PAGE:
Wednesday, 15 March 2017

Available Now: Leading the Pack by David J O'Brien

Silver Nights Trilogy, #2
David J. O'Brien


(99c/99p through Sunday 19 March)
Alphas aren't elected; they're self-selected.

Life has been good since Paul McHew left his werewolf pack twenty years ago and married Susan. Patrick is the eldest of their four children and feels the pull of the full moon earlier than his father had.

Patrick itches for the city, but things have changed since his father's time. The economy is booming and everyone has a smart phone. But in a post 9-11 world, where security cameras abound, everyone is being watched.

Patrick must make the city streets his own as the eldest of a new generation. To do that, he must learn to control his own impulses, and those of his pack mates, if he hopes to become their leader.

Encountering a potential mate and facing a definite rival, can Patrick be the alpha everyone expects him to be?

• • •

The man watched the hare graze calmly across the closely-cropped paddock. In the silver light of the full moon, he saw its nose twitch as it scented the wind. Crouching low, he stalked closer.

Off to the left, cattle snuffled; somewhere beyond he heard the click of a deer stepping on a dry twig in the woods. Right of the hare, a badger dug for worms and grubs. He ignored them. He could not easily take down a cow alone. The bull would make it difficult, would come to the cow’s defence, and the herd would mill about him. While he could avoid their horns, he would not be able to suffocate the cow, or bleed it out unaided.

And the man did not want company; not that kind.

The hare would be sufficient to satiate his hunger. For now.

His quarry just ahead, its eyes reflecting the bright moonlight, the man crept forward. His long hair swept over his forehead, closing off much of his peripheral vision. Though naked, the thick hair that covered his chest and extended over his back and shoulders insulated him from the breeze.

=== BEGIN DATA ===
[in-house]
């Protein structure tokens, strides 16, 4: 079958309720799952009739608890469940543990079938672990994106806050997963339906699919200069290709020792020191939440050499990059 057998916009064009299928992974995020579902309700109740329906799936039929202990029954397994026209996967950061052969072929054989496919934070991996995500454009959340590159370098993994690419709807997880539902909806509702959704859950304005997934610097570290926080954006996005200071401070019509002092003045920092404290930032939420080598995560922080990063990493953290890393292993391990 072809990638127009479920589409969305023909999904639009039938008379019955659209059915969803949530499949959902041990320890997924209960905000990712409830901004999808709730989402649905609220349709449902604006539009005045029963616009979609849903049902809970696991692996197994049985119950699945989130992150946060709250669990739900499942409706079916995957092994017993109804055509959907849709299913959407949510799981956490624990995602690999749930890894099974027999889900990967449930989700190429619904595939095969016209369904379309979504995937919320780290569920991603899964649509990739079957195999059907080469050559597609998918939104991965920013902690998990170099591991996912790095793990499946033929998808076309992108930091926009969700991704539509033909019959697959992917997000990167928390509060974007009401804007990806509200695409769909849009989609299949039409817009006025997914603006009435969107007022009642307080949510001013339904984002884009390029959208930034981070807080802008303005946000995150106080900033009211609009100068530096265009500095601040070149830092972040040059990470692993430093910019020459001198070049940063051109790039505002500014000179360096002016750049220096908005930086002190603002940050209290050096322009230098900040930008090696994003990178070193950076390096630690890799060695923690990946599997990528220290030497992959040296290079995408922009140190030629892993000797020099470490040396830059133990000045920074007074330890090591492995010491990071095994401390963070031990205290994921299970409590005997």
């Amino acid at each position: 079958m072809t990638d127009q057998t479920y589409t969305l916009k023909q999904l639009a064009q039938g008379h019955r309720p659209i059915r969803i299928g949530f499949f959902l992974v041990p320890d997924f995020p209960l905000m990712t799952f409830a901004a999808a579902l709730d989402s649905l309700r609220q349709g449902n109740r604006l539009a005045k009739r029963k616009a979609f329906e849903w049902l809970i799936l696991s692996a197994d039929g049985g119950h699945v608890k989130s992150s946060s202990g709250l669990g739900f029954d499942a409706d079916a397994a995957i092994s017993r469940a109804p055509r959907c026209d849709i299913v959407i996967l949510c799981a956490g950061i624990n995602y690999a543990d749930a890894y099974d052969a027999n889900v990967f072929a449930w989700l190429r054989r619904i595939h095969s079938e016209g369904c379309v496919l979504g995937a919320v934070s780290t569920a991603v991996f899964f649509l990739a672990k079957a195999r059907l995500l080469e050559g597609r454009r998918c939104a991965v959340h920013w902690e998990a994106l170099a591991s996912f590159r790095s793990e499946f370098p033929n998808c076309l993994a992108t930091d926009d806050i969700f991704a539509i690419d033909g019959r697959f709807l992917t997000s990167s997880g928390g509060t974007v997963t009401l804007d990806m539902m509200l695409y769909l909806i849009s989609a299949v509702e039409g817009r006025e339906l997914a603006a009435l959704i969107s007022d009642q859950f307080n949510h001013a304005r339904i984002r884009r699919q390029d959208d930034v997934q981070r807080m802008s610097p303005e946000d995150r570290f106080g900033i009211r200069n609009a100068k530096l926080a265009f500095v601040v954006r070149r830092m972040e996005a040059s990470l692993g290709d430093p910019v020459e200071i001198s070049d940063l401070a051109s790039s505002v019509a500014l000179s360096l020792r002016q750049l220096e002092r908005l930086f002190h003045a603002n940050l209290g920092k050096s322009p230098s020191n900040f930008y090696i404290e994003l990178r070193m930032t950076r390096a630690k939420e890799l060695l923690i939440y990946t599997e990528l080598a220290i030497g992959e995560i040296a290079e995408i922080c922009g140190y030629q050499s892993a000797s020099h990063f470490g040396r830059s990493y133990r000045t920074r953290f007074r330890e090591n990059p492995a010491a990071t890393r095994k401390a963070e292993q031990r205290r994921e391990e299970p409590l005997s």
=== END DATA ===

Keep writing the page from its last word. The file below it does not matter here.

He felt the soft grass stems between his toes, digging into them for a greater grip on the soil beneath.

The hare turned away from him. The vision that might have helped warn it of the naked human’s approach was at its weakest, and the man took advantage of that.

He pounced.

The next thing he was aware of was kneeling on the ground, the dead animal in his hands. Its neck was broken, its ribs crushed. A small trickle of blood dripped from its nostrils.

The man could not remember how it happened. It had taken place too quickly for him to have time to think about it, for it to register in his consciousness.

There was only action; automatic and reflexive.

The hand and the body, were, indeed, quicker than the eye. The information had reached his brain, but not the part involved in conscious thought. It looped through the cerebellum and brain stem back to his muscles as they powered him forward upon the unsuspecting animal.

Only when the body’s work was complete and the prey caught, did the brain once more return to the luxury of thinking, allowing the man to surmise the events. He had run four yards faster than his thoughts could keep up and grabbed the animal as it started to flee. He’d dived upon it and pinned it to the ground with the full weight of his body. Death had been instantaneous.